South America seemed like a land of opportunity in the post-WWII years, but for many it turned out to be a trap: Stuck in company towns designed to separate workers from their money and without enough jobs to go around, most can't even earn the money to get back home. That's where Mario (Yves Montand) finds himself in geography and circumstance as the film starts, though his spirits are given a boost with the arrival of a fellow Frenchman, M. Jo (Charles Vanel). An opportunity to make enough money to leave soon presents itself, though: An oil rig owned by the company is on fire, and needs quite a bit of nitroglycerin transported there to blow it out. Volunteers will be paid handsomely, presuming they make it there alive, but the two trucks being used to transport the volatile liquid - one driven by Mario and Jo, the other by hard-working Italian Luigi (Folco Lulli) and his German partner Bimba (Peter van Eyck) - are not designed for the task and the road is treacherous.

The Wages of Fear is, at the center, a character study. Director Henri-Georges Clouzot (who also adapted the novel with Jérome Geronimi) takes his time establishing the characters at the start of the movie, not doing much to describe their pasts but making their present very clear. Clouzot does not make the characters terribly likable, although they clearly have their virtues which could be more prominent in better circumstances. What we see is a group of people who tolerate each other and are even friendly enough when all things are equal, but with an underlying desperation that could send things crashing down should things stop being equal. By the time the characters hit the road, things have the potential to explode figuratively as much as literally.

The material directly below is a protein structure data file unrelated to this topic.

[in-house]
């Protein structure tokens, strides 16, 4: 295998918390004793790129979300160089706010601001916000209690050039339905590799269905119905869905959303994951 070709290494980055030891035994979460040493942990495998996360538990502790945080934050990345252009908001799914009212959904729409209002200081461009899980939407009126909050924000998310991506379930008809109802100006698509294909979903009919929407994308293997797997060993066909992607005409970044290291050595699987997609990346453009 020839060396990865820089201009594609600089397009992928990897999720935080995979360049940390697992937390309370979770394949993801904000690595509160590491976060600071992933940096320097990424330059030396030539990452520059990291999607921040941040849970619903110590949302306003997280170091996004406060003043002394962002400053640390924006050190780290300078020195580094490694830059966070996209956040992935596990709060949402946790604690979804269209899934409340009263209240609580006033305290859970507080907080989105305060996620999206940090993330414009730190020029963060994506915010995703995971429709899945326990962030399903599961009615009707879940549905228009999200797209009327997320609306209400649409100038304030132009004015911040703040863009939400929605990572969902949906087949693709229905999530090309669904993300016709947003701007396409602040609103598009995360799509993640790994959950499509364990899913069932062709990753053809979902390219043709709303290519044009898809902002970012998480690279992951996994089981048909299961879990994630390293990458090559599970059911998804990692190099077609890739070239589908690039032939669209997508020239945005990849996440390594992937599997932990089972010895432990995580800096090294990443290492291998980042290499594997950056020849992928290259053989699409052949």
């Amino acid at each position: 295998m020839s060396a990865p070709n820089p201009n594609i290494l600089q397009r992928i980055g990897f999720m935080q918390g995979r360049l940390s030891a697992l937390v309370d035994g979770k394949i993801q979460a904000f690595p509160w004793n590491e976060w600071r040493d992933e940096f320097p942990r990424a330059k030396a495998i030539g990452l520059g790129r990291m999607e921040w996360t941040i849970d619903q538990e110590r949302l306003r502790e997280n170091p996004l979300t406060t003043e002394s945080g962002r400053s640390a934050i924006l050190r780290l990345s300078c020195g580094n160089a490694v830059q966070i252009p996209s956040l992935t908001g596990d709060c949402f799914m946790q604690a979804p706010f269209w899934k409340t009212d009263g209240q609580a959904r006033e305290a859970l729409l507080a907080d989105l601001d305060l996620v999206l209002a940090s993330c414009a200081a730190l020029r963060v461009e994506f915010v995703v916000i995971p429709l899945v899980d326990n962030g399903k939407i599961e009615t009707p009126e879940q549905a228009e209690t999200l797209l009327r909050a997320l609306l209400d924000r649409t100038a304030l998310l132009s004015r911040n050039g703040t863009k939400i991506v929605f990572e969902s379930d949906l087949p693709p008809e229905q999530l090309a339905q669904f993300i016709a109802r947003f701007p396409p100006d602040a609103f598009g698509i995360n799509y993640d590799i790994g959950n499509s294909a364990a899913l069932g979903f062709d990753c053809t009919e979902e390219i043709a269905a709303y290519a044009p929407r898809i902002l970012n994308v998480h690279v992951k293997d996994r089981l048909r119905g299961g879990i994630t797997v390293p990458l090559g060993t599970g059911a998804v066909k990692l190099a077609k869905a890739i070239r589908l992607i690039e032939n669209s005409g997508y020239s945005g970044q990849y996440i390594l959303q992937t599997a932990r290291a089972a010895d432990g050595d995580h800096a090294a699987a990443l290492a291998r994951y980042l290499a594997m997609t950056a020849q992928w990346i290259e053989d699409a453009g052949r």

Full review at EFC.

L'assassin habite... au 21 (aka The Murderer Lives at No. 21)

* * * ½ (out of four)
Seen 27 November 2011 at the Harvard Film Archive (Henri-Georges Clouzot)

You know, I don't think I've seen another crime comedy quite like this one, which somewhat surprises me, because the darn thing works as well as anything in it's genre not named "The Thin Man". It's the sort of movie one expects to get ripped off and remade, and yet The Murderer Lives at Number 21 is a relatively unique obscurity, noteworthy as Henri-Geroges Clouzot's directorial debut but not otherwise as well-known as it should be.

A thief and a killer stalks the streets of Paris, frustrating the gendarmes even more for literally leaving a calling card at the scene of each crime. They've had a break, though - a burglar found a cache of these cards in the attic of a house he was robbing. Unfortunately, it's a boarding house, requiring Inspector Wwenceslas Wens (Pierre Fresnay) to enter undercover. None of the residents seems particularly likely - there's Professor Lalah-Poor (Jean Tissier), artist Colin (Pierre Larquey), Dr. Linz (Noel Roquevert), spinster and would-be writer Mlle. Cuq (Maximilienne), former boxer "Kid Robert" (Jean Despeaux), and his nurse Vania (Huguette Vivier) - with owner Mme. Point (Odette Talazac) and valet Armand (Marc Natol) seeming equally harmless. And if Wens's job doesn't seem hard enough, his girlfriend Mila (Suzy Delair) soon shows up, figuring she can crack the case and that the publicity from doing so can only help her singing career.

Give Stanislas-André Steeman's novel to a half-dozen different filmmakers and they'll probably come back with as many different tones; that description allows for everything from broad door-slamming farce to a taut psychological thriller. Clouzot - who, in addition to directing, collaborated with Steeman on the screenplay - opts for something in between. I'm not certain that the case is actually solvable for the audience, but it probably is. The audience just doesn't spend a lot of time working on it; not only do the filmmakers pull off the Agatha Christie tricks of populating the house with characters who all seem charmingly insignificant and not clearly favoring any of them, but they make sure that we spend as much time watching the detectives as the suspects.

Full review at EFC.